Output in the UK's services sector beat expectations in July, new figures have shown, despite rising food prices.
The pound rose 0.2 per cent against the dollar to $1.3252 in morning trading as Markit's purchasing manager's index (PMI) for the services sector rose to 53.8 in July, up from 53.4 in June and against expectations of 53.6. Any figure above 50 suggests expansion in the sector.
The research suggested businesses in the sector, which makes up the largest portion of the UK's economy, continued to hire despite uncertainty, with the pace of job creation rising to its strongest in a year and a half.
But with input cost inflation remaining strong in July as food prices, energy bills and salary bills rose, firms also hiked their prices by the most in three months.
Signs of weakness
Despite the encouraging rise, there were signs of pervading weakness in the sector: although the rate of new business expansion was "solid", it was one of the weakest since last autumn, Markit pointed out.
The news followed a surprisingly weak reading for the construction sector in July. However, Markit's reading for the manufacturing sector was stronger, with the PMI for the sector bouncing to 55.1, against consensus expectations of 54.4.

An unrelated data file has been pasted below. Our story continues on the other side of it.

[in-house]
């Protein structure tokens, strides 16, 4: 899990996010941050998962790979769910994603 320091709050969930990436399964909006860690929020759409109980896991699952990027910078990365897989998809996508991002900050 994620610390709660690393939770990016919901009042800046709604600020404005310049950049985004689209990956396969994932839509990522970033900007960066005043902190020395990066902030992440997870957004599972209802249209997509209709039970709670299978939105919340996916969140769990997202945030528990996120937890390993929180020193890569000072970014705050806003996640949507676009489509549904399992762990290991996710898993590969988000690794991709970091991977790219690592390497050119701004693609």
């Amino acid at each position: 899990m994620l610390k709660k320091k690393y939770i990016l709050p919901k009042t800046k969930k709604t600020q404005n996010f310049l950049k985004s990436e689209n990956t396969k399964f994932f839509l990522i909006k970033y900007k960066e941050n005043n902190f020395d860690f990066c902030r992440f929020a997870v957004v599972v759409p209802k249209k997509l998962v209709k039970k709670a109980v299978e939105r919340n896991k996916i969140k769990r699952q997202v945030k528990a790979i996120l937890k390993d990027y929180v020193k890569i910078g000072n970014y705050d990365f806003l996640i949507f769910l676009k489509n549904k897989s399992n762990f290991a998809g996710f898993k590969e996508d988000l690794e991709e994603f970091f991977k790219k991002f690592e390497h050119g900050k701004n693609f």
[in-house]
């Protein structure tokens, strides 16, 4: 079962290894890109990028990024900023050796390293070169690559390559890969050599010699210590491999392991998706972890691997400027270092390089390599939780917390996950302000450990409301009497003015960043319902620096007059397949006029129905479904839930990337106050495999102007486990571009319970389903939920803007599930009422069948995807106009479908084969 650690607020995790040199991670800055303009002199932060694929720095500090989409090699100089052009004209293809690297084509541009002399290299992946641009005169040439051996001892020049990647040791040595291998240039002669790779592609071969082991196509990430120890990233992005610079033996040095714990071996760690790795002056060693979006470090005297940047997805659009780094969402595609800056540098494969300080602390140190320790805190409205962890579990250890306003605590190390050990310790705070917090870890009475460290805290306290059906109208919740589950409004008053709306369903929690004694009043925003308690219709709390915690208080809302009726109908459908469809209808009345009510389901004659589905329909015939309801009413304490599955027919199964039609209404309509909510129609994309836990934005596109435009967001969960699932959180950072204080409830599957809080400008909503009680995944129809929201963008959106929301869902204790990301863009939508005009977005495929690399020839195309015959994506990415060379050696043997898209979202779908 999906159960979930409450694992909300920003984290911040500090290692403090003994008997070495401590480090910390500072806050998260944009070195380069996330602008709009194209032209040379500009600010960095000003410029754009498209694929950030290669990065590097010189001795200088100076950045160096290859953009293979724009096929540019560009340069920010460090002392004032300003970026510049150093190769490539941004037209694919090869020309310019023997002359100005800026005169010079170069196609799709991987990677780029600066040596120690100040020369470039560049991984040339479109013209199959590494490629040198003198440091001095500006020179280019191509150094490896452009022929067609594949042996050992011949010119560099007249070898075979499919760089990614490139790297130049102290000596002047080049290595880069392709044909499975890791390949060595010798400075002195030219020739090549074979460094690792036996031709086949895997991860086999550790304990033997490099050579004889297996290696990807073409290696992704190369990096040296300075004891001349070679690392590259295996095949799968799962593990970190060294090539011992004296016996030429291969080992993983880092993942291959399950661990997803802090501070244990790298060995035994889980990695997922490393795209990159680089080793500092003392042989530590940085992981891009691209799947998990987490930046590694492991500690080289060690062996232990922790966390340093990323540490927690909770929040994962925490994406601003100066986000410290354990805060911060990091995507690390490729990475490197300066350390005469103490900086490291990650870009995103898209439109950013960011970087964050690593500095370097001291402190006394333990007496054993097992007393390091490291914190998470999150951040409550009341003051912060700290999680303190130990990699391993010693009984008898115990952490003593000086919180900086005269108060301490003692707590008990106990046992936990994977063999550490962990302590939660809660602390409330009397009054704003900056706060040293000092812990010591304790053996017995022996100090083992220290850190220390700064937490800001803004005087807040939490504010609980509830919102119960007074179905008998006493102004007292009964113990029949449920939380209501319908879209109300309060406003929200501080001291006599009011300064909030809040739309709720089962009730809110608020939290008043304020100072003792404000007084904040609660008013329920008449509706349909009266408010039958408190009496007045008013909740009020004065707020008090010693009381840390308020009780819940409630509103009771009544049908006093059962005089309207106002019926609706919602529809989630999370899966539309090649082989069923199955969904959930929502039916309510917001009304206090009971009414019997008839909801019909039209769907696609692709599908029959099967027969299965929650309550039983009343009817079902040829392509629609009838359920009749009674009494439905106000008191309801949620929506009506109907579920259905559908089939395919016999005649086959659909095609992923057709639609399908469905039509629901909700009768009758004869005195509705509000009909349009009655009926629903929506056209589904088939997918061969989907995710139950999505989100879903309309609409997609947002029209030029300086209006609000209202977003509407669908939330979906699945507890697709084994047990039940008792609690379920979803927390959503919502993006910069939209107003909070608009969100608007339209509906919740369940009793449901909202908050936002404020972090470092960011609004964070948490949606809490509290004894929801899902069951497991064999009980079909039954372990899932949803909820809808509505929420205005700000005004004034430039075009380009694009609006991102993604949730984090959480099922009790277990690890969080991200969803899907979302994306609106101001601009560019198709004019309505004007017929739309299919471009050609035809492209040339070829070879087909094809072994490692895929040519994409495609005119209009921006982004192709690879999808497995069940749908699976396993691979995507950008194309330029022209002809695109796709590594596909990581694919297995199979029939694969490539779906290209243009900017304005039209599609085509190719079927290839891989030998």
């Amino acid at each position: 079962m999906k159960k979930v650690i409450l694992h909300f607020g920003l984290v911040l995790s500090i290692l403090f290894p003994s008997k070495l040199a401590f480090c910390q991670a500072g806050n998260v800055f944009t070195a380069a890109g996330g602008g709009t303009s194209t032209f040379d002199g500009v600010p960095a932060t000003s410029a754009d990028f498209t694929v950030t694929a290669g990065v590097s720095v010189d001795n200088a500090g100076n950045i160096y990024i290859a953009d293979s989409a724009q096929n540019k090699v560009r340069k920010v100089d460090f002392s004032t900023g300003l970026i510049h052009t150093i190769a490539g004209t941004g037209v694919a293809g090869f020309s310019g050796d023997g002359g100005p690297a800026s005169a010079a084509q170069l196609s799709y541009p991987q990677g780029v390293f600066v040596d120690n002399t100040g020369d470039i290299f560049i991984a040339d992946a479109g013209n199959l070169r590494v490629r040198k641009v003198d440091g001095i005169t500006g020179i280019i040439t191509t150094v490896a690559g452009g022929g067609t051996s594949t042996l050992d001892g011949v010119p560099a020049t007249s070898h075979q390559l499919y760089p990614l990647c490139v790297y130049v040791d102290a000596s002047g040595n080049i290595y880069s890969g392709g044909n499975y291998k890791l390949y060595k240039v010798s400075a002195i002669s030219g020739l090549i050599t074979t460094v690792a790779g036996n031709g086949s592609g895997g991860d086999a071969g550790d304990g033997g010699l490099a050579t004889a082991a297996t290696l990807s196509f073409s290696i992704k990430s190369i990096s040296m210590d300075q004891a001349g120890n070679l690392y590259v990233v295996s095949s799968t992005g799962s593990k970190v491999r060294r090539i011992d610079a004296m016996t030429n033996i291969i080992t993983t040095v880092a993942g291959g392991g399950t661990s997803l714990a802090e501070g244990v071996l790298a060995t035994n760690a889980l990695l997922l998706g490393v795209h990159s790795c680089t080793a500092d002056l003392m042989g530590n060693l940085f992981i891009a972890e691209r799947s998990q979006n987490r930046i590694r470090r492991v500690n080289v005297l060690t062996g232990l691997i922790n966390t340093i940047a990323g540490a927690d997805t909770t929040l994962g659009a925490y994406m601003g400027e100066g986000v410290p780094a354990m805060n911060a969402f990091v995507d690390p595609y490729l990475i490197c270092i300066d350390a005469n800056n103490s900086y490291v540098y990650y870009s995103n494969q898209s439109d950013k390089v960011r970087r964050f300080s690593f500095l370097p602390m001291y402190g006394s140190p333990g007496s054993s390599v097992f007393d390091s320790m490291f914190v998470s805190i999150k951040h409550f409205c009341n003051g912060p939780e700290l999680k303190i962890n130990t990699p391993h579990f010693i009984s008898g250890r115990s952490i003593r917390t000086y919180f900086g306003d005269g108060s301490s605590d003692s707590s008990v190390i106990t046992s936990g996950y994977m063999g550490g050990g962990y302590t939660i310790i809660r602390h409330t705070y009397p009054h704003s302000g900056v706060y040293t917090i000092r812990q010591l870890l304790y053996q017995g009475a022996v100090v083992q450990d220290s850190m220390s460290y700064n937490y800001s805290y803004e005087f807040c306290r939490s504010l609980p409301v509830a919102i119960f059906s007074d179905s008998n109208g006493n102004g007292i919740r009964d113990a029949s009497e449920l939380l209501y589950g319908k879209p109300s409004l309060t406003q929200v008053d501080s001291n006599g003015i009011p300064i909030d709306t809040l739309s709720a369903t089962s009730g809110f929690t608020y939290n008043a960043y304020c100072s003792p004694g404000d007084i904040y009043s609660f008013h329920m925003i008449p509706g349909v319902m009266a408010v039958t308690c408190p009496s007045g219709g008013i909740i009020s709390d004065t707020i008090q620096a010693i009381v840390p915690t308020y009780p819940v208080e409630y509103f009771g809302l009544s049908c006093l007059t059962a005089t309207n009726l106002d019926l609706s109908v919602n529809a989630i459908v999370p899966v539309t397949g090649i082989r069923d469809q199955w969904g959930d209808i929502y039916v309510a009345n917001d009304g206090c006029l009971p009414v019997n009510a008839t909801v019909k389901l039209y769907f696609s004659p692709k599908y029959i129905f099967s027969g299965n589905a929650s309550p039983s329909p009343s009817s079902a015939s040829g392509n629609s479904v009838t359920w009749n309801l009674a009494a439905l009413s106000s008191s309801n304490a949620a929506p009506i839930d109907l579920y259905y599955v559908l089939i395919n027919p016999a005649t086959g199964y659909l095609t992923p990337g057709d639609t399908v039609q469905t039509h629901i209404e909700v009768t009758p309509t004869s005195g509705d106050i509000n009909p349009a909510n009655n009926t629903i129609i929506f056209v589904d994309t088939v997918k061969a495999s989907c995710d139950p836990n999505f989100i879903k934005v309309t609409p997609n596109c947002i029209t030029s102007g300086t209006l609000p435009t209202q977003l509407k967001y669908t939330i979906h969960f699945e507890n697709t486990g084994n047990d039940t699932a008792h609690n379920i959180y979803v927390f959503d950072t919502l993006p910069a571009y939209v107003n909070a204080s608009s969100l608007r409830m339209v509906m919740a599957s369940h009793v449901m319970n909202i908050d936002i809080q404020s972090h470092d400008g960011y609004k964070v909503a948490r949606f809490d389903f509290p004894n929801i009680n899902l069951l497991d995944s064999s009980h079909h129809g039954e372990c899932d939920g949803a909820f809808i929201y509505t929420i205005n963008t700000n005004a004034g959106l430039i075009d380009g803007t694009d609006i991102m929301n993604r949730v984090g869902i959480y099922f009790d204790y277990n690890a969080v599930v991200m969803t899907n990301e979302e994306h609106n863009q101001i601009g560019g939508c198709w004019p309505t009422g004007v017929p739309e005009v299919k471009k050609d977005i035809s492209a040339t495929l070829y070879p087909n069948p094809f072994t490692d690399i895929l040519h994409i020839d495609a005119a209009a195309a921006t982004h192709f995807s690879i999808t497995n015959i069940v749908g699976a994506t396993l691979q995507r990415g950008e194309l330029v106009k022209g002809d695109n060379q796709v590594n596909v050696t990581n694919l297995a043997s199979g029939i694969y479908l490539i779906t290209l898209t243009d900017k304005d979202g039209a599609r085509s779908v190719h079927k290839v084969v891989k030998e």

"While the current picture remained one of an economy showing overall resilience in the face of concerns about the outlook, the subdued level of business optimism suggests it’s likely that growth will at least remain modest and could easily weaken in coming month," said Chris Williamson, chief business economist at IHS Markit.
“Firms’ prospects for the coming year have slipped to a level which has previously been indicative of the economy stalling or even contracting, having taken a lurch downward since the general election, largely reflecting heightened uncertainty about the economic outlook and Brexit process.”
The news came ahead of the Bank of England's latest inflation report, due to be published at midday today.
"The services PMI remains consistent with sub-par growth, despite its modest improvement in July, suggesting that the economy still isn’t strong enough to warrant higher interest rates," said Samuel Tombs, chief UK economist at Pantheon Macroeconomics.
"On past form, the weighted average of the manufacturing, construction and services PMIs in July is consistent with quarter-on-quarter growth in GDP of about 0.3 per cent, the same as in the second quarter."